Phil looked at the data Joan had just handed him. Joan was a recent graduate of an SPC seminar the company had sponsored for administrative personnel and, since Phil had been the Quality Engineer who taught the classes, it was only natural that she would seek his help. She was trying her best to follow Phil’s advice of applying what she had learned to something important to her.

“The numbers are the percentage of invoices sent out that contain errors.” Joan explained.

Phil nodded his head and took a graphic out of his desk drawer and showed it to Joan (figure 1). “Remember this?” He asked.

“Sure,” Joan replied. “It’s the decision tree for finding out which control chart to use.”

Control Chart Decision Tree
Figure 1: Control Chart Decision Tree

Phil smiled and nodded. He liked teaching and found it especially rewarding when bright students like Joan were able to apply what they had learned.

“But it doesn’t work for my data.” Joan went on.

Phil’s smile faded. “What do you mean it doesn’t work? It has to work.” He turned the paper towards her. “Here, let me show you.”

He placed his finger on the dot at the left of the chart. “Are we dealing with measurements or counts?” He asked.

“Counts.” Joan responded confidently. “They count the number of invoices with errors.”

Phil ran his finger along the line labeled count until it reached the next dot. “Okay, are we counting pieces or units, or are we counting occurrences?”

“Pieces or units. They count invoices, which are pieces of paper.”

“And the last question is: does the sample size stay the same, or does it vary?”

“It varies. Every month a different number of invoices are processed,” Joan said.

“Then the correct chart is the P-chart,” Phil said, tapping his finger on the graphic with an air of finality.

“Right. That’s what I came up with.” Joan said. “But it doesn’t work.”

Phil looked perplexed. “Of course it works. Maybe you’re having trouble because it’s your first real control chart. I’ll help you construct it. Where are the data?”

Joan pointed to the sheet of paper she’d brought him.

“No, I need the raw data. All this shows is the percentages computed from the raw data.” Phil said.

Table 1

“That’s the problem, I don’t have it,” Joan explained. “All the sales offices send me are the percentages. They don’t even keep the raw numbers.”

The problem is common. The solution is, of course, to collect data in the proper format. However, this may mean starting from scratch, changing habits firmly rooted in past behavior, expensive training, etc. And it may take months to get enough data to establish valid control limits. These obstacles are often enough to cause people to abandon control charts entirely. Is there nothing Phil and Joan can do?

Fortunately, there is a solution: the X-chart, also known as the individuals chart or X and Moving Range chart. Of course, the X-chart chart is recommended when plotting measurement data from subgroups of size 1. But it is much more versatile. The X-chart is the Swiss Army Knife of control charts. It can be shown that under the assumptions of statistical control and constant sample size, the central limit theorem can be used to show that the other control charts are mathematically related to the X-chart. Better still, under conditions frequently encountered in practice, X-charts can be used to plot percentages, ratios, counts, and other non-measurement data even when the assumptions are only approximately met.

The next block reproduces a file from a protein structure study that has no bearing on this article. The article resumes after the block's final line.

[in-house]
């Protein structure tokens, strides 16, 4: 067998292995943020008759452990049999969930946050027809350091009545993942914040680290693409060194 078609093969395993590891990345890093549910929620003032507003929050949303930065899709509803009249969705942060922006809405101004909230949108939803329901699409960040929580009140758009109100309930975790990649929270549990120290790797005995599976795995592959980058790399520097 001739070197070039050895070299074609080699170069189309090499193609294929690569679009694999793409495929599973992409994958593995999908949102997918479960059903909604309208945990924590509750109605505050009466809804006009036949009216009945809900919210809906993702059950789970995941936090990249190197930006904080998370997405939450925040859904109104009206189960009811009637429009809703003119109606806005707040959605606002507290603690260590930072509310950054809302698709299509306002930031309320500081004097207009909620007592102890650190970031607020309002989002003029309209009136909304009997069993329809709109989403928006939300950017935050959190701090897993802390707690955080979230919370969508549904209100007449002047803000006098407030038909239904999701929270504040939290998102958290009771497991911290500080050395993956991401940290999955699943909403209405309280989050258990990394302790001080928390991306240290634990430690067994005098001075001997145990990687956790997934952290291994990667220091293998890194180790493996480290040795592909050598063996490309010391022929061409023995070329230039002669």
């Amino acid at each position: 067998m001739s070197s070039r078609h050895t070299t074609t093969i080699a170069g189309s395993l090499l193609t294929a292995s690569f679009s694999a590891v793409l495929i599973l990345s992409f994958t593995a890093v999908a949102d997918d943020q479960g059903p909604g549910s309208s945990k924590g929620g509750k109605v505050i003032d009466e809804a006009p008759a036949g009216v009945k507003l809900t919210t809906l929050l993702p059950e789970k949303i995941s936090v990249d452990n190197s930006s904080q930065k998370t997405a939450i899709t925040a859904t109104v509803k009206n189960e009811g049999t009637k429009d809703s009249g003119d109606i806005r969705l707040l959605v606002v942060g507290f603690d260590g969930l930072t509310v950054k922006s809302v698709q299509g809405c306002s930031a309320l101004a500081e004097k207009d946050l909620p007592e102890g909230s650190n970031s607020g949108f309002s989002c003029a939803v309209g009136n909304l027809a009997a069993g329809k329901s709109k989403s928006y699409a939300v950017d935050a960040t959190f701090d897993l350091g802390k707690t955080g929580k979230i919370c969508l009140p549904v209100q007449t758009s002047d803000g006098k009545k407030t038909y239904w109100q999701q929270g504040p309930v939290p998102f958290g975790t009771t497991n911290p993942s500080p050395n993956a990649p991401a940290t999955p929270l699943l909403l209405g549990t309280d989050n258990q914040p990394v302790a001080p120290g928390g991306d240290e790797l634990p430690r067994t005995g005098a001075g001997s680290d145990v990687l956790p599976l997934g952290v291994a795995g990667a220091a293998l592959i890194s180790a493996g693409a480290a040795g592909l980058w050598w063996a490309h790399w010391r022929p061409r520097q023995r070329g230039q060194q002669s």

Real-World Example

Assume that Joan has the number of invoices and errors shown in Table 2.

InvoicesInvoices with ErrorsPercentage
Table 2

Figures 2 and 3 show, respectively, the p-chart and the X-chart for these data. The X-chart was created by using the percentages as if they were measurements. It is obvious that the conclusions are the same with either chart: the process is in statistical control. Table 1 shows that the numbers calculated from the data are close too.

P-chart of Invoices with Errors
Figure 2: P-chart of Invoices with Errors
X-chart of Error Rate
Figure 3: X-chart of Error Rate

In other words, if all that are available are the percentages, the X-chart provides an excellent approximation to the P-chart. The same conclusion applies to data for the np-chart, c-chart, u-chart, sigma-chart, etc. In all of these cases, and more, the Swiss Army Knife of control charts gets the process operator focused on data. One could even argue that the simplicity of using a single chart instead of several charts outweighs the mathematical advantages in many cases. So when in doubt, get the x-chart out.

If you are interested in learning more about control charts and how to use them, contact the Pyzdek Institute.

One response to “When in Doubt, Get the X-Chart Out!”

  1. Stephen Czupryna Avatar
    Stephen Czupryna

    Great blog, Tom. I fully agree, the XMR/IMR chart is about as useful as statistical methods get and they work with nearly any type of data.

    And, they’re easy to create with pencil & paper, out on the shop floor, while trying to help operators make product safer, better, faster & cheaper. They provide, as you indicated, a great focus on the process and what it’s trying to tell us.

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